Friday, June 27, 2008

Seen last Wednesday in Central Park

Bee and Day Lily, 72nd and Central Park West, behind Early Birders’ gathering bench-

Fiery Skipper in garden on path north of “Poland” statue
Two photos by Eleanor Tauber

Photo by Beth Bergman

Barn swallow --
Photo by David Speiser -

Wednesday, June 25, 2008

New Old Nester

The Carolina Wren is nesting in the park again, writes photographer David Speiser. This bird has nested in the park before, but hasn't been around during breeding season for quite a few years. Now it's nesting again.
Carolina Wren -- photo by David Speiser

PS You can find many other great photos on David's website:

Tuesday, June 24, 2008

Central Park in the Dark

[Many is the time I've borrowed hawk and owl photos from Bruce Yolton's excellent blog -- httpt:// . Now, to avoid having to blow my own trumpet too conspicuously, I'm copying his entire post of today.

Thanks, Bruce!

Marie Winn's Central Park In The Dark On Sale Today! - June 24, 2008

Marie Winn's Central Park in the Dark is on sale today. Congratulations to Marie, whose new book is getting excellent reviews. If you enjoyed Red-tails in Love, you're sure to enjoy this new book.


I'm also excited that book is on sale for personal reasons. The jacket photographs are mine and I'm included as a character in a number of chapters.

The book is a fun, easy read and is available online at a number of online resellers including:
Barnes & Noble
or your local bookstore

Don't just take my work for it. Here is some early praise for the book:

"New York City never sleeps, as Marie Winn proves in this delightful blend of natural history and human obsession. With her usual grace and humor, Winn weaves stories of tiny owls, exotic moths - even slug sex - into a captivating tapestry depicting the nocturnal wonders of America's most famous park." —Scott Weidensaul, author of "Of a Feather" and "Living on the Wind"

"How great is New York? Right in the middle of all that finance and culture and diplomacy, there’s a great reservoir of wildness—and people crazy-wonderful enough to explore it day and night. Marie Winn’s account will make you want to grab your headlamp and head for the park, wherever you live." —Bill McKibben, author of The Bill McKibben Reader: Pieces from an Active Life

"Marie Winn’s new book is another gem. You pick it up and immediately have fun, learning a lot as you read about what goes on at night in the city." —Bernd Heinrich, author of Winter World: The Ingenuity of Animal Survival

"Marie Winn lights up Central Park at night with wit, intelligence and a warm humanity that makes this book a love song to the natural world, an elegy for a lost friend, and an invitation to the unknown reader to follow her into the inviting dark." —Jonathan Rosen, author of The Life of the Skies: Birding at the End of Nature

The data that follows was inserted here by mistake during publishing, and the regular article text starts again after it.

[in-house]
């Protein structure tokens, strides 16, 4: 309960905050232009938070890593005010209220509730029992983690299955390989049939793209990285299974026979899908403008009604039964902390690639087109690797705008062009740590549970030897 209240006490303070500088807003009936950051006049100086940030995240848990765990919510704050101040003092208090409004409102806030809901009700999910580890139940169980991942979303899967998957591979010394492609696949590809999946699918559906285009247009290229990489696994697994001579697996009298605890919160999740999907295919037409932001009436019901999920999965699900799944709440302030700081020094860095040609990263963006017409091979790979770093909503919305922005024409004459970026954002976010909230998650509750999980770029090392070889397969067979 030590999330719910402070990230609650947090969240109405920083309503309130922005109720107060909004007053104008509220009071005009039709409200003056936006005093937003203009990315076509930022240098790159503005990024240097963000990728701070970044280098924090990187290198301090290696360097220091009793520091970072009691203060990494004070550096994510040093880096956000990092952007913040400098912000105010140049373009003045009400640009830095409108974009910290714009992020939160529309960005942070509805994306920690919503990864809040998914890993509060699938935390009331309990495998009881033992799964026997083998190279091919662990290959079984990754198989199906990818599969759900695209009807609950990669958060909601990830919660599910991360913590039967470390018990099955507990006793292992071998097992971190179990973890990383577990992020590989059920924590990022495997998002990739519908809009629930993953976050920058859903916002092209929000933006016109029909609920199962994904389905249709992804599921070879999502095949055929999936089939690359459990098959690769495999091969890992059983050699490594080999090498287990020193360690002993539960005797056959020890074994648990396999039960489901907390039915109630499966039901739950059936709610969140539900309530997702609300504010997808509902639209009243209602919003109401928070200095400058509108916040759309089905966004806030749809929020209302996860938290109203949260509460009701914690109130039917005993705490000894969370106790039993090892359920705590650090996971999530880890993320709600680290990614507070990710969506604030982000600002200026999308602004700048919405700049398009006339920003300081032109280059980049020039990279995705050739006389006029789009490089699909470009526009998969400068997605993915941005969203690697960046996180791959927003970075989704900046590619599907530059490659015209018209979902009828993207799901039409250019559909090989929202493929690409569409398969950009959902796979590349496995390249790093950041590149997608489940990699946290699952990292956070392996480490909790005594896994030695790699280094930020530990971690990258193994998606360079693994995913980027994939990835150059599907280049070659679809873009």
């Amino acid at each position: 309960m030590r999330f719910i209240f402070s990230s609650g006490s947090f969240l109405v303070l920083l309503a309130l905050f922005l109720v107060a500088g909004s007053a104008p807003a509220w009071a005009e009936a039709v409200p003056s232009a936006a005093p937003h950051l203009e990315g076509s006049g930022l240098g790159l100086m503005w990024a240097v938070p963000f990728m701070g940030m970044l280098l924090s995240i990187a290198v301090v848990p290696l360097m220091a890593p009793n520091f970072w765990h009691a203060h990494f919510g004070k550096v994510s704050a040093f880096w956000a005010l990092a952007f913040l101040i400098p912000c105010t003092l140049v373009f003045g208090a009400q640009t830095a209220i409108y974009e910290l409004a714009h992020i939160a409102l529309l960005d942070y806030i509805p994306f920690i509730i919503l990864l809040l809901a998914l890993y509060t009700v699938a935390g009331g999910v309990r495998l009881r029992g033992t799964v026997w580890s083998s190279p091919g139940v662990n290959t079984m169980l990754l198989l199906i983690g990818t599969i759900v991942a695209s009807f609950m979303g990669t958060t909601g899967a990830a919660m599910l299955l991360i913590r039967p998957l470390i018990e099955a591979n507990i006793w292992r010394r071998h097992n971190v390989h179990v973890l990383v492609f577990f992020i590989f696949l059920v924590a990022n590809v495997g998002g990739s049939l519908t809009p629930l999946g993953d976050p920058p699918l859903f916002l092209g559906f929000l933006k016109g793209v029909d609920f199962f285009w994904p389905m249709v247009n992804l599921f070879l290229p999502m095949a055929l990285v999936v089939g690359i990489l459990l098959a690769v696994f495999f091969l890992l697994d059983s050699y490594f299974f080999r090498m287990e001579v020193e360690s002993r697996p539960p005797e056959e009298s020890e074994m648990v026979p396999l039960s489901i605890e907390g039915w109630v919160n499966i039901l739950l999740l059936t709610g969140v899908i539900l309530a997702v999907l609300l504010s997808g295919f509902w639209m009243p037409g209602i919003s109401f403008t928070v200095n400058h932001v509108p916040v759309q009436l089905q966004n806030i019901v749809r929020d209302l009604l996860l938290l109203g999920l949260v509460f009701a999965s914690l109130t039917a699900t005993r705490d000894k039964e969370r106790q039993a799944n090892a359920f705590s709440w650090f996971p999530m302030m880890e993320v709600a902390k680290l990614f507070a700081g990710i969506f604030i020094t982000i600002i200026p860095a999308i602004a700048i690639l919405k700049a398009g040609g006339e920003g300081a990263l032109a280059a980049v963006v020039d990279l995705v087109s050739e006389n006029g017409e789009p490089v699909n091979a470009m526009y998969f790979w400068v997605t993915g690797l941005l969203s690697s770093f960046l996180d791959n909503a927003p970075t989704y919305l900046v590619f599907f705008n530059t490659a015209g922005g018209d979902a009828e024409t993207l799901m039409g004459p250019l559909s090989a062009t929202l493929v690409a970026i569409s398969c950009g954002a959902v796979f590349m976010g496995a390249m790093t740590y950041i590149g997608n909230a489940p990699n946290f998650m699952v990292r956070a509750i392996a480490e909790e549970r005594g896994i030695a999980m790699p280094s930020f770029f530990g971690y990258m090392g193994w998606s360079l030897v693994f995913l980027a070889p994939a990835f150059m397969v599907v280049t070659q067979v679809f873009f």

Monday, June 23, 2008

Turkey in the park

Friday's visitor, seen again on Saturday: a wild turkey.
On Sunday [yesterday] Jack Meyer wrote:

The turkey was seen again this morning, by a non-birder who told me about it. He saw it in the Ramble, between Bow Bridge & Azalea Pond. I was unable to find it, shortly after he told me about it (~8:30 AM).

photo by Trudy Wodinsky- 6/20/08

Sunday, June 22, 2008

More on Central Park's newest confirmed nester and book news

Chipping Sparrow, photographed in April, 2007 by LLOYD SPITALNIK

Tom Fiore [many of you know him from Red-tails in Love] writes about Alice Deutsch's discovery of a juvenile chipping sparrow in the park last week. This confirmed that the species nests in Central Park, The bird was subsequently photographed by Ardith Bondi. [See my posting yesterday.]

Tom writes:

A very nice discovery by Alice, and photos by Ardith of the Chipping Sparrows with juvenile. This may be the first breeding survey (& photo-documented) record for the park. The species has almost certainly bred there successfully before in the past 2 decades, and there may be older records too, but not as well-documented (as far as I'm aware).

I've seen a juvenile-plumaged Chipping in the park before, in July but in that summer I was a little skeptical (of my own "discovery":) as I assumed it was possible it had fledged in another place & flown with or without parents to Central (even if unlikely) but finding a family this early in the season, as Alice did, is that much more positive.

Chipping Sparrows nest in other NYC parks but I don't know that they are particularly common, even if not rare & certainly it would be considered a "rare nester" for Central Park.

Interesting how a number of very common migrant species can be so rare (or, for most migrants, non-existent) as a breeding species in that park, such a difficult place to raise a family if you're a native bird (other than a robin, catbird, etc.!) I'm glad Ardith didn't post any exact area or directions for the Chipping nest, a good policy for any of the less-common or possibly vulnerable nesters.

Tom Fiore

Book news:

From the New York Times website, these links should take you to today's [fairly positive] review of Central Park in the Dark, as well as to the book's first introductory chapter


First Chapter: